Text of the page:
New Standard for Wood Coatings

27 Mart 2020

2K Water-Borne Polyurethane Systems without Sacrificing Drying Time

By Dr. Eva Tejada, Covestro SL, and Dr. Hans-Josef Laas and Dr. Berta Vega Sánchez, Covestro Deutschland AG. Around 40% of the global industrial wood coatings market is based on traditional solvent-borne polyurethane technology. Water-borne polyurethane systems are high performance and environmentally compatible, but their inherently slower drying has limited the market shift towards this low emission alternative. A novel hybrid hydrophilic polyisocyanate offers a fast-drying and promising solution.

The industrial wood coatings market, which represents 5% of the global industrial coatings market [1], is still dominated by 2K solvent-borne (SB) polyurethane
technology [2], due to the combination of:

• High mechanical and chemical resistance,
• A unique balance of flexibility and hardness,
• Very fast drying, which enables high productivity.

Sustainability is becoming more important and this comes with the increasing need for alternatives to reduce VOCs in coating applications. Water-borne (WB) based solutions are already available on the market, but users need to choose between systems with fast drying but low performance (1K polyacrylate (PAC) systems) or high-performing systems with slower drying (2K WB PU).

Unlike in other applications, SB wood coatings often rely upon aromatic or mixed aromatic/aliphatic polyisocyanate crosslinkers to accelerate drying. Yellowing caused by aromatic polyisocyanates is not a problem for clear coatings on wood, as the wood itself has a high tendency to yellow (to an even greater extent than the yellowing caused by the aromatic polyisocyanates). For white pigmented systems, aliphatic polyisocyanates (or blends with aromatic polyisocyanates) are used in combination with polyols to achieve low yellowing levels, if required, but this comes at the expense of slower drying.

Hardener is Key to Developing Fast Crosslinkers

On the contrary, aliphatic hydrophobically modified water- emulsifiable polyisocyanates [3] are used to formulate aqueous two-component polyurethane coatings. Modern WB 2K PU coatings are certainly comparable and sometimes even superior to solvent-borne coating materials with respect to mechanical and chemical resistance. However, their noticeably slower drying behaviour prevents further penetration in the wood sector as the finished parts cannot be sanded or stacked until dry. By choosing aqueous fast-drying polyols, the reactivity of the 2K WB systems can be improved, but it has not yet been possible to match the fast drying of 2K SB PU coatings. It is the hardener that determines the curing speed of the system and it is therefore the hardener that needs improvement to achieve the difficult milestone of developing fast crosslinkers that work in water-based coatings.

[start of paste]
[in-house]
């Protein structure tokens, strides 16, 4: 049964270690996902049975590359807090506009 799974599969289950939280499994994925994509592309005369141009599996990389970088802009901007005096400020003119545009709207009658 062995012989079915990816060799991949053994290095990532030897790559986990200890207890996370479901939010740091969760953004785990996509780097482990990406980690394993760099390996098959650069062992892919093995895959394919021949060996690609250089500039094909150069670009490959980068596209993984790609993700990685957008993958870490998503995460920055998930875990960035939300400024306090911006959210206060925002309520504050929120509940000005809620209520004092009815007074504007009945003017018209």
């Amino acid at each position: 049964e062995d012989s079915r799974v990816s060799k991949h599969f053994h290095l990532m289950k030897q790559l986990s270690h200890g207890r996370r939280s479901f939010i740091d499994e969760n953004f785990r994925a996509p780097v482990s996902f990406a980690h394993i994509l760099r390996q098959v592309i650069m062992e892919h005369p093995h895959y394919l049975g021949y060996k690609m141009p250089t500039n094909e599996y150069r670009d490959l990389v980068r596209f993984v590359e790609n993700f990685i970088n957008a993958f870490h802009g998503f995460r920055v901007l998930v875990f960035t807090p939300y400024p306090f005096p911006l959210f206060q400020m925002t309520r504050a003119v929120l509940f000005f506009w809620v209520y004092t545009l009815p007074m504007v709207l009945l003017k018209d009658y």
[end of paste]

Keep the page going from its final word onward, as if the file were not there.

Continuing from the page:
Novel HDI-TDI Hardener for Faster Curing of 2K WB Systems

By choosing the right monomers and optimising the amount and type of hydrophilization, we could develop the first mixed aliphatic-aromatic polyisocyanate based on HDI and TDI, which is suitable as a crosslinker component for 2K WB PU coating systems. The use of this new crosslinker in combination with available standard aqueous binders leads to significantly faster drying compared with established water-emulsifiable polyisocyanates.

This novel hardener; Bayhydur® quix 306-70, (Table 1) allows the formulation of fast-curing WB 2K PU wood coatings of polyurethane quality, with high mechanical and chemical resistance, good film appearance, and long pot life.

Faster Cure with Minimal Compromise

The novel hardener has been tested in different systems to study the benefits of the novel HDI/TDI trimers. Properties have been compared by preparing coatings based on two different hardeners (novel PIC versus a standard HDI trimer anionically hydrophilized (STD PIC)) combined with two different acrylic polyols: a primary (Prim. PAC) and a secondary (Sec. PAC). The primary PAC is a 40% solid content acrylic dispersion with 1.5% OH based on solid, whereas the secondary PAC contains 40% solid contents and 3% OH based on solid. We used the same NCO/OH for comparison.

Comparable gloss and haze values are obtained in the final films when exchanging the standard hardener by the novel one (see Figure 1). As expected, coatings containing the novel hybrid hardener cure significantly faster than those prepared using the standard aliphatic polyisocyanate. There is a clear improvement in T4 (total drying) which is linked to the reactivity of the hardeners. The sand drying time is virtually unaffected by the aromatic character of the hardener, as T1 relates to the solvent and water evaporation and not to the reactivity of the crosslinker (Figure 2).

The faster curing is also noticeable in the faster hardness evolution of the system when the novel PIC is being used (Figure 3).

Despite the faster curing shown in the examples above, the formulations based on the novel PIC have a long enough pot life (the tested formulations achieved >7 hours). Depending on the formulation, we observed some reduction in the pot life, but in general there is no need to sacrifice pot life.